If Germany stands out as the paragon of the conservative welfare state, Spain can be considered the paragon of ‘selective flexibilization’ (Toharia and Malo 2000; Bentolila and Dolado 1994; Eichhorst et al. 2010). It had one of the highest employment protections for regular employment in the OECD (until the reform in 1997). Therefore, temporary employment became the favourite means of increasing external flexibility, and Spain introduced temporary employment as early as 1984. Subsequently, temporary employment expanded rapidly, and in 1991 a third of employees held a temporary contract (Polavieja 2006).
Just as in Italy, the need to stick to the Maastricht criteria led to reforms in the labour market and welfare state in Spain in the 1990s, but in a retrenching and further dualizing way. Conditions for unemployment benefit entitlements were tightened in 1992 from 6 to 12 months of previous contributions (Guillen 2010). Accordingly, coverage rates fell, and it is safe to assume that they fell particularly among the temporarily employed who had more difficulties in meeting the tightened requirements. Expenditure growth on activation policies also slowed for the rest of the decade (Gutierrez and Guillen 2000). It was only in 2000 that an active integration subsidy was created for older long-term unemployed. The 1990s witnessed not only two further waves of labour market flexibilization but also in 1999 an equalization of social rights between atypical employment forms and standard employment. Among other measures, the flexibilization reforms from 1993—1994 included promoting job creation through new tax and social contribution exemptions for employers contracting outsiders (young adults, the long-term unemployed and old or disabled workers). The measures also fostered work-experience, job-training contracts and the reduction of barriers for certain kinds of redundancies. On this occasion, and in contrast to the 1984 reform, parttime contracts were more vigorously promoted by providing them with more public subsidies. The 1996 reform promoted the creation of open- ended contracts, modified part-time contracts and reduced the cost of redundancies (Guillen 2010). These flexibilizing reforms had the simultaneous effects of lowering the old labour market risk of unemployment and increasing the new labour market risk of temporary employment.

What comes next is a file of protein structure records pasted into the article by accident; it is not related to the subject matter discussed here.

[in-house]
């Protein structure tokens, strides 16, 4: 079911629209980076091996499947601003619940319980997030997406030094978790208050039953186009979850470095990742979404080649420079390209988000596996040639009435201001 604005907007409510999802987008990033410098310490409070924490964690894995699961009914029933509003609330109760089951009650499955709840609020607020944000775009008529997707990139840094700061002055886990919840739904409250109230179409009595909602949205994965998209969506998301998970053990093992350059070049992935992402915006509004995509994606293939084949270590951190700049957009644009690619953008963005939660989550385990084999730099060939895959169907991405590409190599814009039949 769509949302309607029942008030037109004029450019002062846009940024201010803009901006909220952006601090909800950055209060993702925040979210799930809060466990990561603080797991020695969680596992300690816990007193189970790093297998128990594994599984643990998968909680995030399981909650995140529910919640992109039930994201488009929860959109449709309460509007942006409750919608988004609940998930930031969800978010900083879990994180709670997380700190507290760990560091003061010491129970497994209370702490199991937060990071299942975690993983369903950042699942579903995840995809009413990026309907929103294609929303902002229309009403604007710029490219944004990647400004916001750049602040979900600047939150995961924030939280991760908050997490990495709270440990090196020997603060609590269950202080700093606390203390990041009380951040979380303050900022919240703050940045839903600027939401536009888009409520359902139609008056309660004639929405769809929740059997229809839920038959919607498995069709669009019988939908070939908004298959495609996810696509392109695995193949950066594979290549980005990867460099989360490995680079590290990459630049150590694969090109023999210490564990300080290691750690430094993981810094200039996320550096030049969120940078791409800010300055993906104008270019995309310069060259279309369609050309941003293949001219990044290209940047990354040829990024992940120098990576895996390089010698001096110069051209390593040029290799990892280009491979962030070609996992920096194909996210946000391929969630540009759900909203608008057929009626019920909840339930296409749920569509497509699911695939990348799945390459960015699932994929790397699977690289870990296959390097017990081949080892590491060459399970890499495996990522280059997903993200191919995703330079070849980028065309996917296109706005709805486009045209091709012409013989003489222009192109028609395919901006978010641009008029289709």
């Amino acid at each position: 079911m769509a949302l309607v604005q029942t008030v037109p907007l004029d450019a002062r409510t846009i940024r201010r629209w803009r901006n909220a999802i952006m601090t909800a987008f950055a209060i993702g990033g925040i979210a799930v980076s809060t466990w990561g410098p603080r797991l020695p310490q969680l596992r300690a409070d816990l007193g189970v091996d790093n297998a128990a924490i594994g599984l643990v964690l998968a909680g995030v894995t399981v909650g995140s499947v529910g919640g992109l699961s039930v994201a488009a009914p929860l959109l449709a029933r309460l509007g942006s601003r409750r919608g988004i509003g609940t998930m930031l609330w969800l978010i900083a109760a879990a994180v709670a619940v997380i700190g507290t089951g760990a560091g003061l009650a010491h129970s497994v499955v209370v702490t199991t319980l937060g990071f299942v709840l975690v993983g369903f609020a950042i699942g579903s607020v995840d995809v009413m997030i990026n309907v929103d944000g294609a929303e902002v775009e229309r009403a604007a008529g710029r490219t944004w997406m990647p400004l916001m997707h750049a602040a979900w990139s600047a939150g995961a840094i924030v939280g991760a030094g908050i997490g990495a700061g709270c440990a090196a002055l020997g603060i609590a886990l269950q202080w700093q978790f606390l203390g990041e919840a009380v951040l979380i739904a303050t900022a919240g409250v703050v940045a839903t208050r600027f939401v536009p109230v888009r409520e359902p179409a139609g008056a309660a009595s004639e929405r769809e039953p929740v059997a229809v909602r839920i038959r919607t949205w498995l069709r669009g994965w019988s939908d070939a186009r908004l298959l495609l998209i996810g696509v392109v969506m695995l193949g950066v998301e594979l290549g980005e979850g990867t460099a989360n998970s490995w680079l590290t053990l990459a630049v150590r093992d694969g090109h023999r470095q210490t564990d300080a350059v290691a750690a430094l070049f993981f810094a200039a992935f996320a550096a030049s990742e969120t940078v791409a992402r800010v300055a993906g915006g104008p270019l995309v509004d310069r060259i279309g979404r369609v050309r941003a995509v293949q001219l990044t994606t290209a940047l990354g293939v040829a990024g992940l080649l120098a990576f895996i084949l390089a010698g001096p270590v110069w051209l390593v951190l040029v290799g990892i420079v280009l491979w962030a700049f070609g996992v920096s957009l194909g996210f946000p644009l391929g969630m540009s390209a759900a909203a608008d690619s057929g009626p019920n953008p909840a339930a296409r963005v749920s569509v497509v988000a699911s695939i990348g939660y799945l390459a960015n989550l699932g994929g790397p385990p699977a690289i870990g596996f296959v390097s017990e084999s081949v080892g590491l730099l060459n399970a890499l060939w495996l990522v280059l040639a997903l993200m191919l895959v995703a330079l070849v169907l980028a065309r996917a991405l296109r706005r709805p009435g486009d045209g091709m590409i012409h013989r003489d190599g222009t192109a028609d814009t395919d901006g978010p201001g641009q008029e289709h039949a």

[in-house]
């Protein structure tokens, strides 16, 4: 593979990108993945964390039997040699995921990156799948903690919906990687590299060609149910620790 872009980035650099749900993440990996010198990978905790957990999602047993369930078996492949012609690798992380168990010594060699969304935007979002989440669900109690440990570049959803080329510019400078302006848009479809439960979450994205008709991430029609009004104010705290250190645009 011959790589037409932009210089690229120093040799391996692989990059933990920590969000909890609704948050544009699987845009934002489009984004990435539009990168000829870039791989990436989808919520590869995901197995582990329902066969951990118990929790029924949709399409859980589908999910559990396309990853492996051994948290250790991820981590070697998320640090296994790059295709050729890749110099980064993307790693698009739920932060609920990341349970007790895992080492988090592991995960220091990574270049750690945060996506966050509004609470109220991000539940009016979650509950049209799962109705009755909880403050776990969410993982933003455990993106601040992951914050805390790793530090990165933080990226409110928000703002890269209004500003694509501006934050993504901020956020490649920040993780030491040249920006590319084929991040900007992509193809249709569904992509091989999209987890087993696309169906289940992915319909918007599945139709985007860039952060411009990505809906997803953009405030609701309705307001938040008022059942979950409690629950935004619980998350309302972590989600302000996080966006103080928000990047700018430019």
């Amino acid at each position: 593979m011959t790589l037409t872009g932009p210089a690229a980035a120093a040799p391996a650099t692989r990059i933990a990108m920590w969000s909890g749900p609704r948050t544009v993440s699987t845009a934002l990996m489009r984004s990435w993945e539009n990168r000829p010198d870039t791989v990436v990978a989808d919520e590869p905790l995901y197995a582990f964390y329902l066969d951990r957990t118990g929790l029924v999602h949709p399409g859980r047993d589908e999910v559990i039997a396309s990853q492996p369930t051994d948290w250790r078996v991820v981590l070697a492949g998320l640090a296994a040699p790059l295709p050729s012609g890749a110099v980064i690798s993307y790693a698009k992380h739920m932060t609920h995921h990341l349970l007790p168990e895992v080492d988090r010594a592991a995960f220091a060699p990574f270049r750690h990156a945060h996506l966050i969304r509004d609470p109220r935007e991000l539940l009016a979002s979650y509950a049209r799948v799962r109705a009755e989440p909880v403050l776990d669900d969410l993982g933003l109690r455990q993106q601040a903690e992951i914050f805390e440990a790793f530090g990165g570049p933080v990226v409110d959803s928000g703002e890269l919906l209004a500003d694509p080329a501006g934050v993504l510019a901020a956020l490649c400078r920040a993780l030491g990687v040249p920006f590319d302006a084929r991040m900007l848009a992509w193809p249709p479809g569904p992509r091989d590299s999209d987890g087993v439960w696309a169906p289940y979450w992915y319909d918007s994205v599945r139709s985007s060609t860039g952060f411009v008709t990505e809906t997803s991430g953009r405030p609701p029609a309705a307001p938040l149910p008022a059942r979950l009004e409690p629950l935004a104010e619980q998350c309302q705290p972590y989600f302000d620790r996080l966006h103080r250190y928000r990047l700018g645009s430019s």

In the early 2000s, the rate was still twice as high as the OECD average, and 80 per cent of newly created jobs were assigned on a temporary basis (Polavieja 2006: figures 1 and 2).
After coming back to power in 2006, the Socialist PSOE (Partido Socialista Obrero Espanol) undertook another attempt at limiting the use of temporary power by limiting the subsequent renewal of temporary contracts. One year later and following EU legislation, the PSOE government enacted the ‘Law on Gender Equality’ to reduce labour market inequality between men and women.
In Spain, the deep and perturbing employment crisis that followed the bursting of the housing bubble in 2008 led not only to sky-rocketing unemployment rates (see Fig. 9.2) but also to a profound reform of labour market policies in 2010 and 2012. The reforms in 2010 aimed to reshape the overall functioning of the labour market and, especially, to reduce the privileges of insiders by smoothing differences in dismissal costs between temporary and permanent contracts (Wolfl and Mora-Sanguinetti 2011; Pavolini et al. 2015). The reform in 2012 improved the flexibility of the collective bargaining system, decreased employment protection for regular employment and introduced a new contract as a bridge between temporary and permanent employment reform (Sola et al. 2013). Although the OECD expresses some optimism about Spain’s potential to reduce labour market inequalities and suggests that the reform was responsible for the creation of about 25,000 new jobs per month in 2012 (OECD 2013), it is too early to analyze the impact of the reform.
From this section, I develop the following expectations: because of the profound flexibilization and the economic upswing, I expect labour market risks to be less unequally distributed in Germany, while labour market inequality is expected to increase in Italy and Spain. In France, I expect labour market inequality to remain constant although at a high level. Atypical employment is a common feature in France. Although the French labour market is not characterized by selective flexibiliza- tion as in Italy or Spain, it combines strong employment protection for standard employment with a means for flexible adjustment of the labour market supply of temporary employment and therefore needs no special promotion. At the same time, I expect labour market risks to be particularly concentrated among the younger cohorts in France, Italy and Spain.